Ubuntu with Apple’s Time Machine

timemachineOnce I had managed to get Leopard up and going on the mac mini with all of the user settings copied over, it was time to start exploring new features.  Time Machine was first on the list – but I wanted to have it back up over the network to my Ubuntu Linux server.  I probably took the long route to a solution, but what I have seems to be working.  The two main parts of getting time machine to work are: a) make it so the Mac can see the network storage b) trick time machine into using it as a destination.

Part A – I believe that you can use a non-AFP network storage solution (and my Mac can see my Samba volumes for shared files) but I went the route of enabling AFP.  This is based on instructions found here, but I’ll repeat it here with my comments:

  1. We’ve got to recompile netatalk to have encryption.  You’ll need the universe repository enabled, and the development tools.  Details can be found in the ubuntu forums.
    sudo apt-get install dpkg-dev
    sudo apt-get install devscripts
    sudo apt-get install libssl-dev
    apt-get source netatalk
    sudo apt-get build-dep netatalk
    sudo apt-get install cracklib2-dev
    cd netatalk-2.0.3
    DEB_BUILD_OPTIONS=ssl debuild
    sudo dpkg -i ../netatalk_2.0.3-3ubuntu1_i386.deb

    You’ll probably want to issue a ‘hold’ on the netatalk package by using dpkg –set-selections to prevent being upgraded
    For the lazy – here is a link to the .deb I created.
  2. Modify the configuration file /etc/netatalk/AppleVolumes.default to point at the location you are going to store files.  Ensure ownership and permissions are correct for the user you want to have access this location.
  3. Now we install avahi
    sudo aptitude install avahi-daemon
    Edit /etc/netatalk/afpd.conf to contain:
    - -noddp -uamlist uams_randnum.so,uams_dhx.so
    you might add -noslp to that line above to remove a warning, the key is that the configuration must be on a single line.
    Edit the hosts line in  /etc/nsswitch to match
    hosts: files dns mdns4
    Download using wget http://www.disgruntled-dutch.com/media/afpd.service
    and install that in /etc/avahi/services
    Restart the services:
    sudo /etc/init.d/netatalk restart
    sudo /etc/init.d/avahi-daemon restart

At this point your Mac should be able to discover the service and see the volume as a shared drive.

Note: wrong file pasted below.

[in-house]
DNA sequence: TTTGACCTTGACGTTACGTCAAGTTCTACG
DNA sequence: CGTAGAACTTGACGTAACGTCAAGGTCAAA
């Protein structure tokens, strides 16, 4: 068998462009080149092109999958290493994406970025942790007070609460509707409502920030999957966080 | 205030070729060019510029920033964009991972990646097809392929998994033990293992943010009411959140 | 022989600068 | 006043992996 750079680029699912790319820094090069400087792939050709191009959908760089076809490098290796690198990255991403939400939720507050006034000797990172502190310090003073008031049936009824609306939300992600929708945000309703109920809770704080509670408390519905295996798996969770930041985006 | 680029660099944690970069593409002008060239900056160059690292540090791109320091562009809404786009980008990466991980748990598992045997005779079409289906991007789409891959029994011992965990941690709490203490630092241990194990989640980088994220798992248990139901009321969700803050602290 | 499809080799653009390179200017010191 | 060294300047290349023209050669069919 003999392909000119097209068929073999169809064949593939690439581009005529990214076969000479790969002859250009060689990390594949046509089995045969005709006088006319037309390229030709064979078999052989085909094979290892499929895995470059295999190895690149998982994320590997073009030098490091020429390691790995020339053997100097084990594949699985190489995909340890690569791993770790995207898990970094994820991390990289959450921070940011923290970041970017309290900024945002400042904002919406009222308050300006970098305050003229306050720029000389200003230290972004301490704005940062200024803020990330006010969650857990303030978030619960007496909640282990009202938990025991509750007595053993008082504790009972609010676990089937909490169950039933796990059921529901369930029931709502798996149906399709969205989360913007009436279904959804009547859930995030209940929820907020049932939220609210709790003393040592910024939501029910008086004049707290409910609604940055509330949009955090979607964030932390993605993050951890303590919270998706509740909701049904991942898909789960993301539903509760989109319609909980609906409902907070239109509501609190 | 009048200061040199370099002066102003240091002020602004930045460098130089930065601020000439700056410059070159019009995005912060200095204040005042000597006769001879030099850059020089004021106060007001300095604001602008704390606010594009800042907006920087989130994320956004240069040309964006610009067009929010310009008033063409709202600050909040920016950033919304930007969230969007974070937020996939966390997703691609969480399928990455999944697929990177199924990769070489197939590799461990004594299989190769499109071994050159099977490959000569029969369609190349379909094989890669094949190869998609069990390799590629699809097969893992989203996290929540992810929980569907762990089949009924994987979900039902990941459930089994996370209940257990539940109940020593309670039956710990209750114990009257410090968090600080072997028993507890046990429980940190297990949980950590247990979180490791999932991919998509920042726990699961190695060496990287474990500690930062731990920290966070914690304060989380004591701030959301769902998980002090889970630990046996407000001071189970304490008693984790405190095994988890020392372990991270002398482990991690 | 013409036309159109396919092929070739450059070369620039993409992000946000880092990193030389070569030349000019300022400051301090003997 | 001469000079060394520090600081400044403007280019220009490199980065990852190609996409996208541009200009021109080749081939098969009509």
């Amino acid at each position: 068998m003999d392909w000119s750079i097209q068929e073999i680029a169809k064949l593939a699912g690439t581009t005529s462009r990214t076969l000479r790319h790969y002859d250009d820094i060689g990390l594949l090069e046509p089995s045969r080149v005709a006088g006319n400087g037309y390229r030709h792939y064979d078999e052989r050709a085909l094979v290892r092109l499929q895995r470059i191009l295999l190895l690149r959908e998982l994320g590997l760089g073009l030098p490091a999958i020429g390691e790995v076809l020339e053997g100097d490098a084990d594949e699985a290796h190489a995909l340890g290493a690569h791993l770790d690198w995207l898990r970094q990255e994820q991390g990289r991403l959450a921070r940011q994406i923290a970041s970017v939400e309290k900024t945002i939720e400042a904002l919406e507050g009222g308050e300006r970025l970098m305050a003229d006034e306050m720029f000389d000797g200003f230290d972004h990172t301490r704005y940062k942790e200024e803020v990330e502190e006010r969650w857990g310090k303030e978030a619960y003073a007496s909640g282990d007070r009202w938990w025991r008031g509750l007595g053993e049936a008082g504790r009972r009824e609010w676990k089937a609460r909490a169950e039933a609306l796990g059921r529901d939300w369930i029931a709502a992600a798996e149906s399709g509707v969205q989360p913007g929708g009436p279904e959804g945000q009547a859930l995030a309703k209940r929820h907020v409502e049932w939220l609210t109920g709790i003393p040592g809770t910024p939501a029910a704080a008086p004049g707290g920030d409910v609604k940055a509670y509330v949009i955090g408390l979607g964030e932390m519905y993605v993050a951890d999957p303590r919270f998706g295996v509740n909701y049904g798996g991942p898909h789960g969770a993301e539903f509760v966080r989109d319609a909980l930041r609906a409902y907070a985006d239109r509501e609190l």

Part B – Tricking the Mac into using this volume as a backup.  You may not need to do any of the work in Part A at all as is evidenced by other people claiming success on the net.

  1. Create a file named “.com.apple.timemachine.supported” at the root of the filesystem we pointed at in (2).  I’m not entirely sure this is required, but it didn’t hurt.
  2. On the Mac we need to fiddle one default.  Enter the following command in a terminal:
    defaults write com.apple.systempreferences TMShowUnsupportedNetworkVolumes 1
    At this point, Time Machine would connect, but then fail with the error message: “Time Machine Error – Backup disk image could not be created”
  3. The ReadyNAS folk had a solution that worked for me.  Create the backup volume locally on the Mac and move it to the network volume:
    Determine your hostname, hopefully it is a simple one.
    Issue the command “ifconfig en0 | grep ether” which will find the MAC address of your Mac.
    Using <hostname>_<mac address>.sparsebundle as the filename we create a new volume:
    hdiutil create -size 140g -fs HFS+J \
    -volname "Backup of magpie" \
    magpie_0016cbaf91d7.sparsebundle

    Copy the newly created “sparse bundle” to the network volume.
  4. Now start up Time Machine – you should be good to go.  I opted to leave SpotLight enabled, this did significantly slow down the backup performance – but I do want the ability to search for “lost” files from the backup.

Time Machine is pretty weird.  I had assumed (wrongly) that it simply gave you a file view in time.  It turns out that many of the Mac applications are time machine aware, and will show you a views of the past.  For example, you can view your email through time and recover the mailbox from the past.

[Edit: April 2013 – it’s been some time since I stopped using this solution. I experienced this failing twice for me in basically the same manner. When the timemachine volume would get full my backup would stop being accessible. Instead of spend more time figuring out what exactly was wrong, I’ve moved onto an rsync (rsnapshot) based solution].

13 Responses to “Ubuntu with Apple’s Time Machine”

  1. Roo’s View » Blog Archive » Time Machine and Linux Says:

    […] I had written about using an Ubuntu server to host Apple Time Machine backups.   Now that I’ve retired the old server, I needed to re-do some of that work to get […]

  2. Joe Says:

    You left out adding support for pgp: